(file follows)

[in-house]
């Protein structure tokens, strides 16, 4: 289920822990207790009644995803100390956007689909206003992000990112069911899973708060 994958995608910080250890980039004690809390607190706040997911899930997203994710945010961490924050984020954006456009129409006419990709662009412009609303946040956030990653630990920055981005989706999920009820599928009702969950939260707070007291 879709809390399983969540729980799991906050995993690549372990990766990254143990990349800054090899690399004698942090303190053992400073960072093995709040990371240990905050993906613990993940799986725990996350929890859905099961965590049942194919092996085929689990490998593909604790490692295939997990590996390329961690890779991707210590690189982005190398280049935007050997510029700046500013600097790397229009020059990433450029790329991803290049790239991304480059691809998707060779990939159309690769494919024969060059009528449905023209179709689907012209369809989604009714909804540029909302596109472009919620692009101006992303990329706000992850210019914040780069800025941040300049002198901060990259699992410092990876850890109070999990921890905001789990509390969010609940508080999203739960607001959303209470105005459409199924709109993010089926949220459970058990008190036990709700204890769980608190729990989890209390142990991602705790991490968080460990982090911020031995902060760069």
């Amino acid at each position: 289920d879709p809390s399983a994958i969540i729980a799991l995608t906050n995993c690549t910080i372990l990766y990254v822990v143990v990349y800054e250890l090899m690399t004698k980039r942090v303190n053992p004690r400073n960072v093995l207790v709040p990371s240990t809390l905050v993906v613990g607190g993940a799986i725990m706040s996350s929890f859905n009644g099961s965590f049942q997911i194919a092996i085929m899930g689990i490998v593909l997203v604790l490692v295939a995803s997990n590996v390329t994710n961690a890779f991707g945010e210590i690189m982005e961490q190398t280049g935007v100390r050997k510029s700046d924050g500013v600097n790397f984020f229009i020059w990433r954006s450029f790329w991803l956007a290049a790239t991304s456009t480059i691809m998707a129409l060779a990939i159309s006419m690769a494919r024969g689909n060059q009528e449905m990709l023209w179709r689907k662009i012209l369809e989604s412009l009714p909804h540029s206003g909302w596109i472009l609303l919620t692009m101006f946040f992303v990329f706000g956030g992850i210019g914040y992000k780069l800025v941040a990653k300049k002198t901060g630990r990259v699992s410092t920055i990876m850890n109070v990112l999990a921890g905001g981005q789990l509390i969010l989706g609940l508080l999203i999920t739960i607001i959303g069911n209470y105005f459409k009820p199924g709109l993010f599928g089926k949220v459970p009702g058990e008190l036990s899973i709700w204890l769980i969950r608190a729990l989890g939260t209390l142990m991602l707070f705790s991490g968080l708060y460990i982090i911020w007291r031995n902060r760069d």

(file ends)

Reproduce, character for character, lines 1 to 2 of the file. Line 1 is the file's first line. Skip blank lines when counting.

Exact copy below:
[in-house]
């Protein structure tokens, strides 16, 4: 289920822990207790009644995803100390956007689909206003992000990112069911899973708060 994958995608910080250890980039004690809390607190706040997911899930997203994710945010961490924050984020954006456009129409006419990709662009412009609303946040956030990653630990920055981005989706999920009820599928009702969950939260707070007291 879709809390399983969540729980799991906050995993690549372990990766990254143990990349800054090899690399004698942090303190053992400073960072093995709040990371240990905050993906613990993940799986725990996350929890859905099961965590049942194919092996085929689990490998593909604790490692295939997990590996390329961690890779991707210590690189982005190398280049935007050997510029700046500013600097790397229009020059990433450029790329991803290049790239991304480059691809998707060779990939159309690769494919024969060059009528449905023209179709689907012209369809989604009714909804540029909302596109472009919620692009101006992303990329706000992850210019914040780069800025941040300049002198901060990259699992410092990876850890109070999990921890905001789990509390969010609940508080999203739960607001959303209470105005459409199924709109993010089926949220459970058990008190036990709700204890769980608190729990989890209390142990991602705790991490968080460990982090911020031995902060760069």